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The International Writers Magazine - Our Tenth Year: Iran

Iran Stands Up Against Tyranny
Dean Borok

What is happening in Iran, with mass street demonstrations and civil unrest over the stealing of the election that should have gone to Moussavi, is an indication of the more comprehensive cultural values that the Persian people enjoy as a result of their ancient civilization and culture.

Sometimes elections are stolen. If the people of a country determine that their votes are not being fairly represented, they have the inalienable right to overturn the result by any means available at hand.

Many peoples have a propensity to go into the streets if they feel they are being cheated or manipulated. The other country that comes to mind is France, although Japan and Korea also have histories of extra- parliamentary protest.
To our great shame, the American people have a tendency to accept whatever results are inflicted upon us, no matter how much the process stinks. The 2000 presidential election is the case in point. The election was stolen by Bush, even though the popular vote was manifestly in favor of Gore and the Democrats. The results in Florida, the pivotal state in that election, were manipulated and perverted by the state’s Republican governor and secretary of state, even though the whole nation knew perfectly well that voter exclusion and ballot manipulation were scandalously obvious. The decision went to the U.S. Supreme Court, whose Republican majority later joked about throwing the election to Bush.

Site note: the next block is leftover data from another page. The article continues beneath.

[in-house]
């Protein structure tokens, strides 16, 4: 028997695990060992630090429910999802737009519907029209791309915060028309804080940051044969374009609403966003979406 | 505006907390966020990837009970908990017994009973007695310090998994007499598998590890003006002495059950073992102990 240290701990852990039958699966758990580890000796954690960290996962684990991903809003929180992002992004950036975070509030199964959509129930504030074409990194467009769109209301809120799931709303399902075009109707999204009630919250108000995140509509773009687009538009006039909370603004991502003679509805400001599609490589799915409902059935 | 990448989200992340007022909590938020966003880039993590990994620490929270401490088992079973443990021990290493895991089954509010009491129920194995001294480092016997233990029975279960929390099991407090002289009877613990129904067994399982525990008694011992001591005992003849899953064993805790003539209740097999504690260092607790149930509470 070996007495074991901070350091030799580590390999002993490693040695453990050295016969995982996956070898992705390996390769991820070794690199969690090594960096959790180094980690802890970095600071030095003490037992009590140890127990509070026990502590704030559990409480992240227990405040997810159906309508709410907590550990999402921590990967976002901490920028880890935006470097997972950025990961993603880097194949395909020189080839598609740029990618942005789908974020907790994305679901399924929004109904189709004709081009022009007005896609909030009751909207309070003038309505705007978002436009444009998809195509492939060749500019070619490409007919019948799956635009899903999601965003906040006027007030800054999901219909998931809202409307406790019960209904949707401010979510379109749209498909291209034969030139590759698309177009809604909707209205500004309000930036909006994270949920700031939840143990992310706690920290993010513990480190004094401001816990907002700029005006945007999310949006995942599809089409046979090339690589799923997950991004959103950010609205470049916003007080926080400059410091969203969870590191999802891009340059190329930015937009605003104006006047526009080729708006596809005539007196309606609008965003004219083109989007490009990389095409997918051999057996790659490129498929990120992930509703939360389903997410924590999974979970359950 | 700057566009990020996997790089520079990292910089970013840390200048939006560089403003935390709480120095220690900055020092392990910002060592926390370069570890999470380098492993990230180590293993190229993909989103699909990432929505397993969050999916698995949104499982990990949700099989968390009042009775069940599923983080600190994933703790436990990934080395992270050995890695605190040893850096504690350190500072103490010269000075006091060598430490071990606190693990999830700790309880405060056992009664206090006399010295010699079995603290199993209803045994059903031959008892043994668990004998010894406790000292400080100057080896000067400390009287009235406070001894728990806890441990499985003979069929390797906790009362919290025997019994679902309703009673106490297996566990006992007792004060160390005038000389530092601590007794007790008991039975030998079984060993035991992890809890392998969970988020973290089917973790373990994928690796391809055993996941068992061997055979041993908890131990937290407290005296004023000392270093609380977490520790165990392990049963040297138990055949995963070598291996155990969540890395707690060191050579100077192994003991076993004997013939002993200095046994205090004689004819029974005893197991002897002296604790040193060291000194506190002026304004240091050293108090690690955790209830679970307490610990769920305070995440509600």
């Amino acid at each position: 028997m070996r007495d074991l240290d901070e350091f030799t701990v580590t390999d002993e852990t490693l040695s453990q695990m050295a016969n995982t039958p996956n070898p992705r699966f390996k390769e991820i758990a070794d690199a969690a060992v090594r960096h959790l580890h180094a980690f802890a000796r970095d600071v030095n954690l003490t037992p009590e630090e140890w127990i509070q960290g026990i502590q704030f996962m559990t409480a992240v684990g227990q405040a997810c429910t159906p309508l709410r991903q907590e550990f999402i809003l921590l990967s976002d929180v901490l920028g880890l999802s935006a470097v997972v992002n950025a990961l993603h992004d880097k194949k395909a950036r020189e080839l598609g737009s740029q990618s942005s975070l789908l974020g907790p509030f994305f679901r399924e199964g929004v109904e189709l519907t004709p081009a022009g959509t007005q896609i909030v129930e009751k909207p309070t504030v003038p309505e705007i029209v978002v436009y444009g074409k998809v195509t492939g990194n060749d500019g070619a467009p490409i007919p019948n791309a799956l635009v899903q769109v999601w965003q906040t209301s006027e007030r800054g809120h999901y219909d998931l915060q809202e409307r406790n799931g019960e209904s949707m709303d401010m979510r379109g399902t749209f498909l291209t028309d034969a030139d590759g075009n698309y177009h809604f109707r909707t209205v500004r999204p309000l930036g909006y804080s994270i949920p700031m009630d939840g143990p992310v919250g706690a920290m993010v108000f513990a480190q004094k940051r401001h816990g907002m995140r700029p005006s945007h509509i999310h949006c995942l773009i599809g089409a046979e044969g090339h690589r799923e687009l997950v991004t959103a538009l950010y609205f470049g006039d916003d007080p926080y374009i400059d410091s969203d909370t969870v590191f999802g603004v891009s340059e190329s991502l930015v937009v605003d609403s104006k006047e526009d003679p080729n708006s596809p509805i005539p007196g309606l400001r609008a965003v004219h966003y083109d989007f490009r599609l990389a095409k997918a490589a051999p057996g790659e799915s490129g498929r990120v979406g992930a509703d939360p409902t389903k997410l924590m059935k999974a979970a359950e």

Elections count. The result of the Bush coup d’état was to reverberate for the eight following years. We ended up with a reactionary dictatorship that mishandled 9/11, dragged us into a vindictive foreign war of choice against Iraq, threw the country’s banking system into chaos, completely flubbed the relief effort following Hurricane Katrina, as well as many other grave consequences too numerous to be recounted here.

The American people, by not flooding into the streets in 2000 to protest the stealing of the election and the installation of a puppet administration, that of the idiot Bush, are partly responsible for our own decline. Part of the blame goes to Al Gore, who, instead of spearheading protests in Washington and provoking Americans to demonstrate in all other cities and towns, grew a beard and accepted a lecturer’s post at Columbia University, to his everlasting shame.

Things turned out fine for Gore. He ended up receiving the Nobel Prize and an Academy Award. As for the rest of us, not so good. We don’t have jobs or medical insurance. The World Trade Center is dust, with thousands of casualties. We are saddled with two foreign wars. Our international reputation is a shambles. Our currency is debased, its value debated on a daily basis. We are diminished as a nation.

Maybe that is why President Obama is hesitant to add the weight of his opinion to the disruptions taking over the disputed Iranian election. It might draw uncomplimentary comparison to our own impotent reaction under the same circumstances, where we just went to work the next day and accepted the humiliation of being played for suckers.

Tiananmen - Twenty years On
Dean Borok
China still detains up to 30 democracy protestors who were given the life or death sentences that were commuted to life imprisonment for their activities of 20 years ago

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